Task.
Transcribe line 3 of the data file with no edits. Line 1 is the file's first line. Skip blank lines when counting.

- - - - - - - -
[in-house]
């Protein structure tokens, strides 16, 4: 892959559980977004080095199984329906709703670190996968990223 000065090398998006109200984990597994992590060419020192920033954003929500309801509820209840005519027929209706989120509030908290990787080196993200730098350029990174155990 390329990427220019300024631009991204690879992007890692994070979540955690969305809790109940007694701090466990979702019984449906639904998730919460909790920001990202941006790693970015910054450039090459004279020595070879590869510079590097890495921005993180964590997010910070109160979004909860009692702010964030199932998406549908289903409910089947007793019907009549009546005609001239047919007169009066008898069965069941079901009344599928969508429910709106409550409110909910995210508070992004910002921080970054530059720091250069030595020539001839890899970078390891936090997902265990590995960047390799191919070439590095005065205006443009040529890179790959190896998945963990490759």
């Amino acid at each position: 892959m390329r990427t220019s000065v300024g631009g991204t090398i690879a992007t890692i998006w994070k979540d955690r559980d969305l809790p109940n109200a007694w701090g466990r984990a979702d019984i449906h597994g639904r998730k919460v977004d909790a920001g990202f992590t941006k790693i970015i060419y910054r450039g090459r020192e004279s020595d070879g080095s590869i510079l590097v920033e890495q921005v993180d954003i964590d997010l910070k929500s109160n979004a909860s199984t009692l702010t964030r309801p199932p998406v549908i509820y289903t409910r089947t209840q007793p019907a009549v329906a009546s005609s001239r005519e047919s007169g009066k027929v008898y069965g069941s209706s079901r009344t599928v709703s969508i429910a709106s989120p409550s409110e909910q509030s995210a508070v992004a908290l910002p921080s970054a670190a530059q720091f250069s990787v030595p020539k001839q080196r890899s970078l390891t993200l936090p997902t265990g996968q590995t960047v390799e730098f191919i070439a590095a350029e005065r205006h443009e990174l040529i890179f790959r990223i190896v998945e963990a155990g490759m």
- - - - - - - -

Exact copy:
């Amino acid at each position: 892959m390329r990427t220019s000065v300024g631009g991204t090398i690879a992007t890692i998006w994070k979540d955690r559980d969305l809790p109940n109200a007694w701090g466990r984990a979702d019984i449906h597994g639904r998730k919460v977004d909790a920001g990202f992590t941006k790693i970015i060419y910054r450039g090459r020192e004279s020595d070879g080095s590869i510079l590097v920033e890495q921005v993180d954003i964590d997010l910070k929500s109160n979004a909860s199984t009692l702010t964030r309801p199932p998406v549908i509820y289903t409910r089947t209840q007793p019907a009549v329906a009546s005609s001239r005519e047919s007169g009066k027929v008898y069965g069941s209706s079901r009344t599928v709703s969508i429910a709106s989120p409550s409110e909910q509030s995210a508070v992004a908290l910002p921080s970054a670190a530059q720091f250069s990787v030595p020539k001839q080196r890899s970078l390891t993200l936090p997902t265990g996968q590995t960047v390799e730098f191919i070439a590095a350029e005065r205006h443009e990174l040529i890179f790959r990223i190896v998945e963990a155990g490759m």